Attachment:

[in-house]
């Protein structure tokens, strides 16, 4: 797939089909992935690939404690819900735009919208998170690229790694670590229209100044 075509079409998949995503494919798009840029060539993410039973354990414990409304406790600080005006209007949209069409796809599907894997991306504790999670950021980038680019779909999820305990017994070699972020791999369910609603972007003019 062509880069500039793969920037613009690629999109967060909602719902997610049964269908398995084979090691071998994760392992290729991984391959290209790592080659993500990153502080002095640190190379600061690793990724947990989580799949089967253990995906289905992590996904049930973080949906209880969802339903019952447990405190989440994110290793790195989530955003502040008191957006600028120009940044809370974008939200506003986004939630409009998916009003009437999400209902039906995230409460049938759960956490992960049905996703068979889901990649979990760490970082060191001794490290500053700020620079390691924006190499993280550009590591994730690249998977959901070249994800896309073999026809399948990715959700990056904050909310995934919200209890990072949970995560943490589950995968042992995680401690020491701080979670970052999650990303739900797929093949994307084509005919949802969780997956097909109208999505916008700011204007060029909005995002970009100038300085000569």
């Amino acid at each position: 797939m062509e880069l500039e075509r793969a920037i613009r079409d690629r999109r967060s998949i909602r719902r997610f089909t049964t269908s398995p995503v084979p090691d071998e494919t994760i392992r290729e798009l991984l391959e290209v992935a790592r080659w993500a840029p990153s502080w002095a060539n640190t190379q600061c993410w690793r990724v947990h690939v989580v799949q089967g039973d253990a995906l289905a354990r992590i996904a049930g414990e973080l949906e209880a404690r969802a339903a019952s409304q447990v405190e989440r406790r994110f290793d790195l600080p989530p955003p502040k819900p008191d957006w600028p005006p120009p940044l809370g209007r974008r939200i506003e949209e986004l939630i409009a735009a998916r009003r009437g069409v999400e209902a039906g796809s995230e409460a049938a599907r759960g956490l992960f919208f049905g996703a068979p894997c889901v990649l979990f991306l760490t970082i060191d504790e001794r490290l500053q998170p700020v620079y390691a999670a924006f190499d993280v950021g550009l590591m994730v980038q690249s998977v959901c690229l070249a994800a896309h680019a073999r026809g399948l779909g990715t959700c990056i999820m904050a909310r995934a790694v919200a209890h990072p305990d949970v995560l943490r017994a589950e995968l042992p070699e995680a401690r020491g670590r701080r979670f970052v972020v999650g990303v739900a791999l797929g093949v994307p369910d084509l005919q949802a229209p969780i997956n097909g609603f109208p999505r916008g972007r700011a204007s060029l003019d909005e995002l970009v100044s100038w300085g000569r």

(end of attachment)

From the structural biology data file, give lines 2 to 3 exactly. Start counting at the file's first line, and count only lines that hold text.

């Protein structure tokens, strides 16, 4: 797939089909992935690939404690819900735009919208998170690229790694670590229209100044 075509079409998949995503494919798009840029060539993410039973354990414990409304406790600080005006209007949209069409796809599907894997991306504790999670950021980038680019779909999820305990017994070699972020791999369910609603972007003019 062509880069500039793969920037613009690629999109967060909602719902997610049964269908398995084979090691071998994760392992290729991984391959290209790592080659993500990153502080002095640190190379600061690793990724947990989580799949089967253990995906289905992590996904049930973080949906209880969802339903019952447990405190989440994110290793790195989530955003502040008191957006600028120009940044809370974008939200506003986004939630409009998916009003009437999400209902039906995230409460049938759960956490992960049905996703068979889901990649979990760490970082060191001794490290500053700020620079390691924006190499993280550009590591994730690249998977959901070249994800896309073999026809399948990715959700990056904050909310995934919200209890990072949970995560943490589950995968042992995680401690020491701080979670970052999650990303739900797929093949994307084509005919949802969780997956097909109208999505916008700011204007060029909005995002970009100038300085000569």
């Amino acid at each position: 797939m062509e880069l500039e075509r793969a920037i613009r079409d690629r999109r967060s998949i909602r719902r997610f089909t049964t269908s398995p995503v084979p090691d071998e494919t994760i392992r290729e798009l991984l391959e290209v992935a790592r080659w993500a840029p990153s502080w002095a060539n640190t190379q600061c993410w690793r990724v947990h690939v989580v799949q089967g039973d253990a995906l289905a354990r992590i996904a049930g414990e973080l949906e209880a404690r969802a339903a019952s409304q447990v405190e989440r406790r994110f290793d790195l600080p989530p955003p502040k819900p008191d957006w600028p005006p120009p940044l809370g209007r974008r939200i506003e949209e986004l939630i409009a735009a998916r009003r009437g069409v999400e209902a039906g796809s995230e409460a049938a599907r759960g956490l992960f919208f049905g996703a068979p894997c889901v990649l979990f991306l760490t970082i060191d504790e001794r490290l500053q998170p700020v620079y390691a999670a924006f190499d993280v950021g550009l590591m994730v980038q690249s998977v959901c690229l070249a994800a896309h680019a073999r026809g399948l779909g990715t959700c990056i999820m904050a909310r995934a790694v919200a209890h990072p305990d949970v995560l943490r017994a589950e995968l042992p070699e995680a401690r020491g670590r701080r979670f970052v972020v999650g990303v739900a791999l797929g093949v994307p369910d084509l005919q949802a229209p969780i997956n097909g609603f109208p999505r916008g972007r700011a204007s060029l003019d909005e995002l970009v100044s100038w300085g000569r």